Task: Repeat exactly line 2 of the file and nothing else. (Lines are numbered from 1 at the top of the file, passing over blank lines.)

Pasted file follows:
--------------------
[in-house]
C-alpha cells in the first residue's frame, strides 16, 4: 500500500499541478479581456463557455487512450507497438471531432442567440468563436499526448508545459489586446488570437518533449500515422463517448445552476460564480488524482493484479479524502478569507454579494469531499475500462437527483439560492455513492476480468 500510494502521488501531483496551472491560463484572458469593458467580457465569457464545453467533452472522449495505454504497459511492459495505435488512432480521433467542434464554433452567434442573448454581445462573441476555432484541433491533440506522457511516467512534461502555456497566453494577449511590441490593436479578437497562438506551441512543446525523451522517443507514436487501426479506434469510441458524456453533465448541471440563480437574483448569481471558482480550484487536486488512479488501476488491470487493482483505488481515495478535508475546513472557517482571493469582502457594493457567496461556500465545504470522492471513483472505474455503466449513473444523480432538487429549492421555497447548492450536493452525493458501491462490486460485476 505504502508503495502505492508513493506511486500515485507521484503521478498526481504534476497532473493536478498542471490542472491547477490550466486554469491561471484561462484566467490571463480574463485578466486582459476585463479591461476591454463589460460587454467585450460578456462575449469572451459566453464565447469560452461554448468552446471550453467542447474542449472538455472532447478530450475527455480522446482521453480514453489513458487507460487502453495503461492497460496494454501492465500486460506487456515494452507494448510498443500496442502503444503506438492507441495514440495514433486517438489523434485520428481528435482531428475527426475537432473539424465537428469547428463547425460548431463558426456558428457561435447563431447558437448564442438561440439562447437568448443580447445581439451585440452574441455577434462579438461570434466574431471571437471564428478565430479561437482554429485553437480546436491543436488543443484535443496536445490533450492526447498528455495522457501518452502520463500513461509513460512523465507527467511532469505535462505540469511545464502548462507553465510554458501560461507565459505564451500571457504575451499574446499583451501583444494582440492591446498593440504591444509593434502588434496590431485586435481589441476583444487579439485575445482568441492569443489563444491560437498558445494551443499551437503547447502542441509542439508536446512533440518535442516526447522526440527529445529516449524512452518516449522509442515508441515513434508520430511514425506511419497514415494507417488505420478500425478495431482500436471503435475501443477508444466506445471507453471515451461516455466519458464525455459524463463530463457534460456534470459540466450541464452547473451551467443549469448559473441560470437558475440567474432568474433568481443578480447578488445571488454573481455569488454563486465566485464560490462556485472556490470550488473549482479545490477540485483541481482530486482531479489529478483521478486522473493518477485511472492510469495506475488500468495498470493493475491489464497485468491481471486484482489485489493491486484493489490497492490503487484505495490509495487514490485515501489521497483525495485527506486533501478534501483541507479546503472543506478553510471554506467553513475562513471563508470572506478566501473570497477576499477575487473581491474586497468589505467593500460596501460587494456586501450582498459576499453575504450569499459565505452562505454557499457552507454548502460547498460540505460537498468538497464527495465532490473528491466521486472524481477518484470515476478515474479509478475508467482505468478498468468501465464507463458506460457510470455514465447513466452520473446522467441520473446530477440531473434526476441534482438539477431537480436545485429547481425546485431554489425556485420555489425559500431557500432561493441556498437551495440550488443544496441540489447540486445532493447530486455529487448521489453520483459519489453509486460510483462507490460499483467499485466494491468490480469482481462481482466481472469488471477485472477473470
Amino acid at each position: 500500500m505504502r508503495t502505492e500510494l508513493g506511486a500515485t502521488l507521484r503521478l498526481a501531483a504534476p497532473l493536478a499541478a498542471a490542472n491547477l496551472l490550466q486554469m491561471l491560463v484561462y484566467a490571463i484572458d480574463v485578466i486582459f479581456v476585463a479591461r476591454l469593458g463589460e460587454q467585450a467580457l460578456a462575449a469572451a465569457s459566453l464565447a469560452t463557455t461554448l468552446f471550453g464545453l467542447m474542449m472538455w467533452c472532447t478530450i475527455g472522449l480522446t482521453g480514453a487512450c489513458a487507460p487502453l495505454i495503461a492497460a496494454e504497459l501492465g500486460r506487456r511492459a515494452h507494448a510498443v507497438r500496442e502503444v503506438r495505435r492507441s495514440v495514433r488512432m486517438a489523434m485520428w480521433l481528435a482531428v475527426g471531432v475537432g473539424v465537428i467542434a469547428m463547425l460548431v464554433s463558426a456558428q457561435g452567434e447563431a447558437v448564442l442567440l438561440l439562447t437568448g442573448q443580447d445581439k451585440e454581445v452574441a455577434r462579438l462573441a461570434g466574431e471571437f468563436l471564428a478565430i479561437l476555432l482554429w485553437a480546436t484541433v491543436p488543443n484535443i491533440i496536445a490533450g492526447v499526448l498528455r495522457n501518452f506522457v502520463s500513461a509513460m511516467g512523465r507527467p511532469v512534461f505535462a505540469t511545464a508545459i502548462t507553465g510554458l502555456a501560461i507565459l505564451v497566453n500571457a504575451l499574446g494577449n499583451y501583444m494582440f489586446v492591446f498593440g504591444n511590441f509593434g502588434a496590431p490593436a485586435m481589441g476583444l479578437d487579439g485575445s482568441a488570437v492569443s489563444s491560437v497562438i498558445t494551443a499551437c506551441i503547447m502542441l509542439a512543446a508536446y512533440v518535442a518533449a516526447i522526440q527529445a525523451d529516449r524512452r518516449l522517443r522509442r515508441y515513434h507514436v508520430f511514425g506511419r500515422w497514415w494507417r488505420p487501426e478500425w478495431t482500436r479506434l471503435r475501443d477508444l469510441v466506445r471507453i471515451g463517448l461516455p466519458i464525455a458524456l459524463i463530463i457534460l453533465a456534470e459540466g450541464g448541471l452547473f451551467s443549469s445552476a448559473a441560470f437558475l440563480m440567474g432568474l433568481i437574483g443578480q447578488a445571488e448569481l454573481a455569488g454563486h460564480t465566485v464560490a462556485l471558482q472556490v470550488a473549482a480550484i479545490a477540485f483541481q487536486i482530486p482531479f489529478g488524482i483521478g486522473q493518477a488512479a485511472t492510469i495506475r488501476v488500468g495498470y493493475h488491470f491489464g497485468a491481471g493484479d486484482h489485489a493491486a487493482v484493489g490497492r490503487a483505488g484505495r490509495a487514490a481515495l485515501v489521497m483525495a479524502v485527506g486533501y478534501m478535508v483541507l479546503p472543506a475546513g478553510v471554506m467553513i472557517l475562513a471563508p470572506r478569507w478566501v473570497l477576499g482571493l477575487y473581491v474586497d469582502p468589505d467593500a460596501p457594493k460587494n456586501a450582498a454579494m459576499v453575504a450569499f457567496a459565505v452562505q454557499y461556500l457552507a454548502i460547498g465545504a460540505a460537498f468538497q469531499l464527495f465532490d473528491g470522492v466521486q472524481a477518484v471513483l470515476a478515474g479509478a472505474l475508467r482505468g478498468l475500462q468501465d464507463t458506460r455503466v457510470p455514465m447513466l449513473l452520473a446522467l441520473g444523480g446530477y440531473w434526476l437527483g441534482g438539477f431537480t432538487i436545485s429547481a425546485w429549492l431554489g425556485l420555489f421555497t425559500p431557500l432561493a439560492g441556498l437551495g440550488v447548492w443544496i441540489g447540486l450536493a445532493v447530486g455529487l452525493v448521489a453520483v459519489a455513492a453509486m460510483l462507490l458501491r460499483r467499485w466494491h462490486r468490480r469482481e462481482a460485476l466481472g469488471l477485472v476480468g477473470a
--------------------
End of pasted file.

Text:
C-alpha cells in the first residue's frame, strides 16, 4: 500500500499541478479581456463557455487512450507497438471531432442567440468563436499526448508545459489586446488570437518533449500515422463517448445552476460564480488524482493484479479524502478569507454579494469531499475500462437527483439560492455513492476480468 500510494502521488501531483496551472491560463484572458469593458467580457465569457464545453467533452472522449495505454504497459511492459495505435488512432480521433467542434464554433452567434442573448454581445462573441476555432484541433491533440506522457511516467512534461502555456497566453494577449511590441490593436479578437497562438506551441512543446525523451522517443507514436487501426479506434469510441458524456453533465448541471440563480437574483448569481471558482480550484487536486488512479488501476488491470487493482483505488481515495478535508475546513472557517482571493469582502457594493457567496461556500465545504470522492471513483472505474455503466449513473444523480432538487429549492421555497447548492450536493452525493458501491462490486460485476 505504502508503495502505492508513493506511486500515485507521484503521478498526481504534476497532473493536478498542471490542472491547477490550466486554469491561471484561462484566467490571463480574463485578466486582459476585463479591461476591454463589460460587454467585450460578456462575449469572451459566453464565447469560452461554448468552446471550453467542447474542449472538455472532447478530450475527455480522446482521453480514453489513458487507460487502453495503461492497460496494454501492465500486460506487456515494452507494448510498443500496442502503444503506438492507441495514440495514433486517438489523434485520428481528435482531428475527426475537432473539424465537428469547428463547425460548431463558426456558428457561435447563431447558437448564442438561440439562447437568448443580447445581439451585440452574441455577434462579438461570434466574431471571437471564428478565430479561437482554429485553437480546436491543436488543443484535443496536445490533450492526447498528455495522457501518452502520463500513461509513460512523465507527467511532469505535462505540469511545464502548462507553465510554458501560461507565459505564451500571457504575451499574446499583451501583444494582440492591446498593440504591444509593434502588434496590431485586435481589441476583444487579439485575445482568441492569443489563444491560437498558445494551443499551437503547447502542441509542439508536446512533440518535442516526447522526440527529445529516449524512452518516449522509442515508441515513434508520430511514425506511419497514415494507417488505420478500425478495431482500436471503435475501443477508444466506445471507453471515451461516455466519458464525455459524463463530463457534460456534470459540466450541464452547473451551467443549469448559473441560470437558475440567474432568474433568481443578480447578488445571488454573481455569488454563486465566485464560490462556485472556490470550488473549482479545490477540485483541481482530486482531479489529478483521478486522473493518477485511472492510469495506475488500468495498470493493475491489464497485468491481471486484482489485489493491486484493489490497492490503487484505495490509495487514490485515501489521497483525495485527506486533501478534501483541507479546503472543506478553510471554506467553513475562513471563508470572506478566501473570497477576499477575487473581491474586497468589505467593500460596501460587494456586501450582498459576499453575504450569499459565505452562505454557499457552507454548502460547498460540505460537498468538497464527495465532490473528491466521486472524481477518484470515476478515474479509478475508467482505468478498468468501465464507463458506460457510470455514465447513466452520473446522467441520473446530477440531473434526476441534482438539477431537480436545485429547481425546485431554489425556485420555489425559500431557500432561493441556498437551495440550488443544496441540489447540486445532493447530486455529487448521489453520483459519489453509486460510483462507490460499483467499485466494491468490480469482481462481482466481472469488471477485472477473470